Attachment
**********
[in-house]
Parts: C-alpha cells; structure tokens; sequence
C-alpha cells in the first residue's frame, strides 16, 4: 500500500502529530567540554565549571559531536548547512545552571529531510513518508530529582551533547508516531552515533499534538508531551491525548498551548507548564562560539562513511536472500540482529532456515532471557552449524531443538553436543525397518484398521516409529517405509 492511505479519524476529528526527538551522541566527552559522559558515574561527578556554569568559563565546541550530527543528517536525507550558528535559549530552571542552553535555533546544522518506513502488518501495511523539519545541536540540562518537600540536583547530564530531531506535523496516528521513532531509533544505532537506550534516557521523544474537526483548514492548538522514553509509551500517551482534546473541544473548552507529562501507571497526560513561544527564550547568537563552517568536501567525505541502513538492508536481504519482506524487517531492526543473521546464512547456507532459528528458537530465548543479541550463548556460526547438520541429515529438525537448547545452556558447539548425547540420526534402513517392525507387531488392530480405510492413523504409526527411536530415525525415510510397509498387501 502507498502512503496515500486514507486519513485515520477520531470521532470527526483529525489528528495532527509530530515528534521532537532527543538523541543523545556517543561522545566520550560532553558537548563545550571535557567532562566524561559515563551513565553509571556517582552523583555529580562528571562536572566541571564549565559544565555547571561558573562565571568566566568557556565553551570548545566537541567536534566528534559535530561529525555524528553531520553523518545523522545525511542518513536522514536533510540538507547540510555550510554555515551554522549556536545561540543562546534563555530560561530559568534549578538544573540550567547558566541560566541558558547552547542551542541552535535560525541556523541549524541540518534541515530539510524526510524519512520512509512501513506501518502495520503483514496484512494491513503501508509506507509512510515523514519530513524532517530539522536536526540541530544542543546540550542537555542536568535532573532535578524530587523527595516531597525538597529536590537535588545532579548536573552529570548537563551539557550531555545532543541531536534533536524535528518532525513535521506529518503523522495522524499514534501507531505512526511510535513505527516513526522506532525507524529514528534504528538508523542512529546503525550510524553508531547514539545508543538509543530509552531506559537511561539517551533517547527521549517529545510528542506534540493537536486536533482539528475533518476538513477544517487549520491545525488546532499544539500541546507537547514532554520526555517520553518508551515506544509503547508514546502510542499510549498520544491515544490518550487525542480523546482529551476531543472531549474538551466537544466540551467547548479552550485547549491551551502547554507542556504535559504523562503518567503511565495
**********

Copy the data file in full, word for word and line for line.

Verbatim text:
[in-house]
Parts: C-alpha cells; structure tokens; sequence
C-alpha cells in the first residue's frame, strides 16, 4: 500500500502529530567540554565549571559531536548547512545552571529531510513518508530529582551533547508516531552515533499534538508531551491525548498551548507548564562560539562513511536472500540482529532456515532471557552449524531443538553436543525397518484398521516409529517405509 492511505479519524476529528526527538551522541566527552559522559558515574561527578556554569568559563565546541550530527543528517536525507550558528535559549530552571542552553535555533546544522518506513502488518501495511523539519545541536540540562518537600540536583547530564530531531506535523496516528521513532531509533544505532537506550534516557521523544474537526483548514492548538522514553509509551500517551482534546473541544473548552507529562501507571497526560513561544527564550547568537563552517568536501567525505541502513538492508536481504519482506524487517531492526543473521546464512547456507532459528528458537530465548543479541550463548556460526547438520541429515529438525537448547545452556558447539548425547540420526534402513517392525507387531488392530480405510492413523504409526527411536530415525525415510510397509498387501 502507498502512503496515500486514507486519513485515520477520531470521532470527526483529525489528528495532527509530530515528534521532537532527543538523541543523545556517543561522545566520550560532553558537548563545550571535557567532562566524561559515563551513565553509571556517582552523583555529580562528571562536572566541571564549565559544565555547571561558573562565571568566566568557556565553551570548545566537541567536534566528534559535530561529525555524528553531520553523518545523522545525511542518513536522514536533510540538507547540510555550510554555515551554522549556536545561540543562546534563555530560561530559568534549578538544573540550567547558566541560566541558558547552547542551542541552535535560525541556523541549524541540518534541515530539510524526510524519512520512509512501513506501518502495520503483514496484512494491513503501508509506507509512510515523514519530513524532517530539522536536526540541530544542543546540550542537555542536568535532573532535578524530587523527595516531597525538597529536590537535588545532579548536573552529570548537563551539557550531555545532543541531536534533536524535528518532525513535521506529518503523522495522524499514534501507531505512526511510535513505527516513526522506532525507524529514528534504528538508523542512529546503525550510524553508531547514539545508543538509543530509552531506559537511561539517551533517547527521549517529545510528542506534540493537536486536533482539528475533518476538513477544517487549520491545525488546532499544539500541546507537547514532554520526555517520553518508551515506544509503547508514546502510542499510549498520544491515544490518550487525542480523546482529551476531543472531549474538551466537544466540551467547548479552550485547549491551551502547554507542556504535559504523562503518567503511565495